Headlines from the Office for Budget Responsibility forecasts
Initial bullet points from the OBR, pre press conference.
160,000 less public sector jobs will be lost than originally calculated. Overall the government’s austerity plans is forecast to cost 330,000 government jobs, versus 490,000 calculated in June. Of this 130,000 of the “saved” jobs arise because the Spending Review was marginally less harsh than expected, after Mr Osborne cut more from welfare spending and less from government departments.
The unemployment rate will peak at 8 per cent next year.
Private sector employment growth of 1.5 million is predicted to far outweigh the hit to public sector jobs.
Growth will be higher this year, as construction in particular has boomed, but this is viewed as “unsustainable” and the OBR calculated that there will be a 0.2 per cent reduction in the Q2 growth figure as a result of statistical issues.
Growth will be lower in subsequent years in 2011 and 2012, as a result of the spending review decisions and the constrained credit environment.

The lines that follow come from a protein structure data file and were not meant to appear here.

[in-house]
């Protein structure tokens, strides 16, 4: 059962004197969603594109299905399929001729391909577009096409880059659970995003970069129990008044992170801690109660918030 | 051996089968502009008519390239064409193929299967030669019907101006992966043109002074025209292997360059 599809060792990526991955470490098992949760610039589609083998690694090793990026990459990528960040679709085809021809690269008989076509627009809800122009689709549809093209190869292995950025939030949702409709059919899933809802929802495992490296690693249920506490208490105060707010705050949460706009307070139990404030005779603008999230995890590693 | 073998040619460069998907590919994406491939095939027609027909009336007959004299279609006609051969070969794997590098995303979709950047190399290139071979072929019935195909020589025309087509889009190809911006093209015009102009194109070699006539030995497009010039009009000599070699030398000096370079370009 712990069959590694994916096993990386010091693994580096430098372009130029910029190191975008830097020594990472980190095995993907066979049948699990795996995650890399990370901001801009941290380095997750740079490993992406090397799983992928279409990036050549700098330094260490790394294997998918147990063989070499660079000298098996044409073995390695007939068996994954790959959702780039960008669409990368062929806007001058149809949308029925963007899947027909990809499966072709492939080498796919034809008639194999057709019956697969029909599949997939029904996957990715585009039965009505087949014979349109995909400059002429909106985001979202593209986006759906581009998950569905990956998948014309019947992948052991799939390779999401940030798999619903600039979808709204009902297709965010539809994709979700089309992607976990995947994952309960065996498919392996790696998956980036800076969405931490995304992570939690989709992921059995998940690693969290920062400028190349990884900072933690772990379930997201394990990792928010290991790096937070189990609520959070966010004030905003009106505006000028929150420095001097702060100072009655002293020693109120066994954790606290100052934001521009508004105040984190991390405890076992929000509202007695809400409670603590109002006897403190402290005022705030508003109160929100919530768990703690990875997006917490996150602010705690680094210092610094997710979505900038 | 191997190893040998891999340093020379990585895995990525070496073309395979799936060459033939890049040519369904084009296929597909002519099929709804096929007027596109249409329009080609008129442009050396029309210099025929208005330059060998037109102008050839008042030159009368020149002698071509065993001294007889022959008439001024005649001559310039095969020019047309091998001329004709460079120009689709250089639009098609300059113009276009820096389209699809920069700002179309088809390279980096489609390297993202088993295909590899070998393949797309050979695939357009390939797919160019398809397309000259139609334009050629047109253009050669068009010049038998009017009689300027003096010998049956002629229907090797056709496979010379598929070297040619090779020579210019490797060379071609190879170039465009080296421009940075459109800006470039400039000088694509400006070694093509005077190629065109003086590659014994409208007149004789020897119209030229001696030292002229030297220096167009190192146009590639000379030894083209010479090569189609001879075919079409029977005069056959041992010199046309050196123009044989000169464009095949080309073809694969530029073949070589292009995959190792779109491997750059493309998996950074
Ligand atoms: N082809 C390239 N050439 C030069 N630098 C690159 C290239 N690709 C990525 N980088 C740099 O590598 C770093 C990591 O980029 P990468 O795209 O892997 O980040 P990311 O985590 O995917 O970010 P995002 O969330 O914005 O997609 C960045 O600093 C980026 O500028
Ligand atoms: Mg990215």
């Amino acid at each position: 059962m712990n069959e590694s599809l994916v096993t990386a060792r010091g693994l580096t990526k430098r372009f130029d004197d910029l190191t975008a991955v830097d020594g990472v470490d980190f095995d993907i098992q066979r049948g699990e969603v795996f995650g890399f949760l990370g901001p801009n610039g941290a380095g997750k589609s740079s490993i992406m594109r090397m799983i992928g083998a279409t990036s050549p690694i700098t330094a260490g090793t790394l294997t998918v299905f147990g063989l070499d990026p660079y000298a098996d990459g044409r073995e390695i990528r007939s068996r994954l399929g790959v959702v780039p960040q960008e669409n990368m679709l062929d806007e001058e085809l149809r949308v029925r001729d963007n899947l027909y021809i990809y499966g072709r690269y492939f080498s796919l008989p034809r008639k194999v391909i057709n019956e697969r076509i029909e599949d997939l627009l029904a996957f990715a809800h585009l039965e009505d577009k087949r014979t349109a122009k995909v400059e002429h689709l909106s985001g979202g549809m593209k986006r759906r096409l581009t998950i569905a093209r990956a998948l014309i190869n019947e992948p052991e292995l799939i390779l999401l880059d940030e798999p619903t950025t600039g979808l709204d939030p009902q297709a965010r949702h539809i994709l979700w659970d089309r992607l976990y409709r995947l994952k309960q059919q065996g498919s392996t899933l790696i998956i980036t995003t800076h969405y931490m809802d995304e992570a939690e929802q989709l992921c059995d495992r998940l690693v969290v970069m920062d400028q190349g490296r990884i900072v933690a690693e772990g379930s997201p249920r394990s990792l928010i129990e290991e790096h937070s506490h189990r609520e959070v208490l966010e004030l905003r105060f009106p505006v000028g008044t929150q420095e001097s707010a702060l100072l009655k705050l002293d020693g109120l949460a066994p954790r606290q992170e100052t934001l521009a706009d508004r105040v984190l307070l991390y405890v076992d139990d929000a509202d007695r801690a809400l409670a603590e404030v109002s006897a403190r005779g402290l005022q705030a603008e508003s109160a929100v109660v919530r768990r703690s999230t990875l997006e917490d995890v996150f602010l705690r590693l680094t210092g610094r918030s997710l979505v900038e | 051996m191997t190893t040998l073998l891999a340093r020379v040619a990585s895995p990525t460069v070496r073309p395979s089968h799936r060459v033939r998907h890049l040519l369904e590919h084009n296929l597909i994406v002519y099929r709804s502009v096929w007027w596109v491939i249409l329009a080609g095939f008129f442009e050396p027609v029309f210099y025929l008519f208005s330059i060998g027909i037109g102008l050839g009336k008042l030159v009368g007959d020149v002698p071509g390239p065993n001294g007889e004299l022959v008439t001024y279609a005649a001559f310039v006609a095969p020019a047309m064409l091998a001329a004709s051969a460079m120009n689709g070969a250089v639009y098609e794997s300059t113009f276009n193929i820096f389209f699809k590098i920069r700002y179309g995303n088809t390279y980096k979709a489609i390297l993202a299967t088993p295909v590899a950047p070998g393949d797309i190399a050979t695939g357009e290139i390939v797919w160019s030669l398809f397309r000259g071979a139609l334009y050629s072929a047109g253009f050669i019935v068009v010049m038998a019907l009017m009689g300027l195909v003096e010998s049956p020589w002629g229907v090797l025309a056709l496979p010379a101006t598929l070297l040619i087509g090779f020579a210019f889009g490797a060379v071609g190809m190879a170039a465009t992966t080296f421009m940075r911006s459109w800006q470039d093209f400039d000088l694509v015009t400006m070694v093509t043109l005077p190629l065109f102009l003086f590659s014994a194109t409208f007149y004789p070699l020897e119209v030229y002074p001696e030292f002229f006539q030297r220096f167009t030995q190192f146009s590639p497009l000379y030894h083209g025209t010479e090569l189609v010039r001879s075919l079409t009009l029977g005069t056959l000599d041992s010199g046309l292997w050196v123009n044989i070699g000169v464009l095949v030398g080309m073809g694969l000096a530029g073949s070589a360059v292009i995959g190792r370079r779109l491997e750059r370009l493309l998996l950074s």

Growth this year has been borrowed from next year, and there will be particularly weak growth in Q1 2011 as the VAT rise hits.
Roughly a 15 per cent chance of a double dip early next year, from my view of the OBR’s fan chart graph.
Growth assumed to be underpinned by an export-led recovery, in turn underpinned by effective depreciation of sterling in 2007. This effect yet to be actually seen.
Massive growth in debt servicing costs, much higher than expected, of nearly 80 per cent, down to the costs of index-linked gilts.
Welfare cuts will lead to poorer people spending their savings.
Ireland bank exposure of £82 billion is “a risk to our forecast”.
George Osborne has a more than a 50 per cent chance of hitting his own, self-set fiscal targets. Some might see a pre-election war chest for tax cuts of a few billion in these figures.